Staging a classic play like Uncle Vanya requires a difficult balance. Often, contemporary productions of Anton Chekhov's plays either feel like nothing more than a new coat of paint on an old shed, or something unrecognizable from the source material.
But Portland Experimental Theatre Ensemble manage to make the 1899 play feel fresh, but still recognizable as Uncle Vanya. Working from a new translation by Štepán Šimek, PETE's production keeps Chekhov's plot and characters intact. Uncle Vanya tells a story of class disparity between Russian "provencials" and city-dwelling Russian elites. Vanya (Jacob Coleman), Astrov (Prentice Onayemi) and Sonya (Joellen Sweeney) live and work in the country.
Their lives are full of hard work and minimal comforts. Professor Serebryakov (Victor Mack) is the owner of the house in which they all reside, a symbol of undeserved reward, of whom Vanya contemptibly says "studies things people already know." The old professor's young wife, Yelena (Amber Whitehall), becomes the object of desire for both Vanya and Astrov even though she's at one point diagnosed by Astrov as "not being interested in anything."
It's the kind of realist classic that could feel like the dramatic equivalent of eating your vegetables. But even though PETE is faithful to the source material, its reverence is far from staid. They've brought their version of the play to life with live music and imaginative staging.
The set is simultaneously ornate and drabby. Gold-leaf wallpaper surrounds a floor covered in dusty rugs and vodka bottles. Below the house lights are a dozen or so dangling lamps, and the walls that frame the stage are covered with mirrors and polished metal platters. It has an eerie effect throughout, trapping and focusing the light, imbuing the stage with a vaguely supernatural characteristic.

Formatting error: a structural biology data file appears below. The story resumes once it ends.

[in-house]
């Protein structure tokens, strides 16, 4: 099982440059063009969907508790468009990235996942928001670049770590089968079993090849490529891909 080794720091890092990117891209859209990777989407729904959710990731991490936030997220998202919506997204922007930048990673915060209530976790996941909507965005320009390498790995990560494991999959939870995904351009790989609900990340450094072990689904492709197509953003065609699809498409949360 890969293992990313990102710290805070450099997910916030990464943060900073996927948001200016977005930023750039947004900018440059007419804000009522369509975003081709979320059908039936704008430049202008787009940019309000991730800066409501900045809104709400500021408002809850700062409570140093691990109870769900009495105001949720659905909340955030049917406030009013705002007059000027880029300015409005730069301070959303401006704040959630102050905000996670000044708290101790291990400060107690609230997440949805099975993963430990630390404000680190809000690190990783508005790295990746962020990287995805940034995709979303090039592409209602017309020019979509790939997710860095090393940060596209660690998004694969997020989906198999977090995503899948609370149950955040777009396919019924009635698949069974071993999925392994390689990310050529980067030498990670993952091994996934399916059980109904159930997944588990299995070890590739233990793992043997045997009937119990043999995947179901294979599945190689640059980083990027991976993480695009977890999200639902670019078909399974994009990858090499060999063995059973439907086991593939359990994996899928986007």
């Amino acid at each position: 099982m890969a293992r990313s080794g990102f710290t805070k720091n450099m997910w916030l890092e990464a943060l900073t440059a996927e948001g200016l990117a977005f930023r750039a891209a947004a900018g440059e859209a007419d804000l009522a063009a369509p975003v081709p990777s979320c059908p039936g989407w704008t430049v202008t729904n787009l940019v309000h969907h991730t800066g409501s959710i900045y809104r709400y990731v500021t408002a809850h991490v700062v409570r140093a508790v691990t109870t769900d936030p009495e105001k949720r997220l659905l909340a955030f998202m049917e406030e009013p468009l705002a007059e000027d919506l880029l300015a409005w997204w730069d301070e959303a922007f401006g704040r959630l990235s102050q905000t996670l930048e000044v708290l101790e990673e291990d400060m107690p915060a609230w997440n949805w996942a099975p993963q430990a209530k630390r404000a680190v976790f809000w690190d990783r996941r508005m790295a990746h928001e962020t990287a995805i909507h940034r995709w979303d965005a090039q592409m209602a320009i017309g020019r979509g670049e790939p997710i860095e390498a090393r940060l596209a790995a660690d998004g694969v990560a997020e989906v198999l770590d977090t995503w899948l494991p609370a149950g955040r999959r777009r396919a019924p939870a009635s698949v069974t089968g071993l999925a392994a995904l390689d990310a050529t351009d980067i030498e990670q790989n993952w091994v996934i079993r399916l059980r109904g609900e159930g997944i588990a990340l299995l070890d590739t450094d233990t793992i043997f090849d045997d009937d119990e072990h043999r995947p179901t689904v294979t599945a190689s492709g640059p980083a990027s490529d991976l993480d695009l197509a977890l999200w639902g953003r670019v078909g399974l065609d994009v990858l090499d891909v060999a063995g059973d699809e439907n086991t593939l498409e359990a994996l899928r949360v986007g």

After seeing Uncle Vanya set to live music, it's hard to imagine the play without it. Musicians Ralph Huntley, Andrei Temkin and Courtney Von Drehle act as both house band and occasionally interact with the characters from behind keyboards and drum kits off to the side of the stage. The trio play a multitude of instruments from accordion to saxophone. Their music was an eclectic rundown that sounded like everything from Russian folk to Sigur Ros to David Mamet jazz to Zero 7.
Director Cristi Miles manages to bring everything together into one cohesive dramatic movement, making it feel thought-provoking but not laborious. As Vanya, Coleman's natural comedic ability pairs well with the deep-seated anger in the character. Joellen Sweeney is also a standout as Sonya, Vanya's niece and Serebryakov's daughter, whose outlook grows more and more bleak as the play goes on.
Often, Chekhov's plays seem like they're staged for soulless academics like Professor Serebryakov. But instead of treating Uncle Vanya with either too much or too little reverence, PETE's production simply attacks Chekhov's text with gleeful enthusiasm.
SEE IT: Uncle Vanya is at Reed College Performing Arts Building, 3203 SE Woodstock Blvd., petensemble.org. 7:30 pm Wednesday-Saturday, Jan. 11-20, 7:30 pm Sunday, Jan. 21. $30.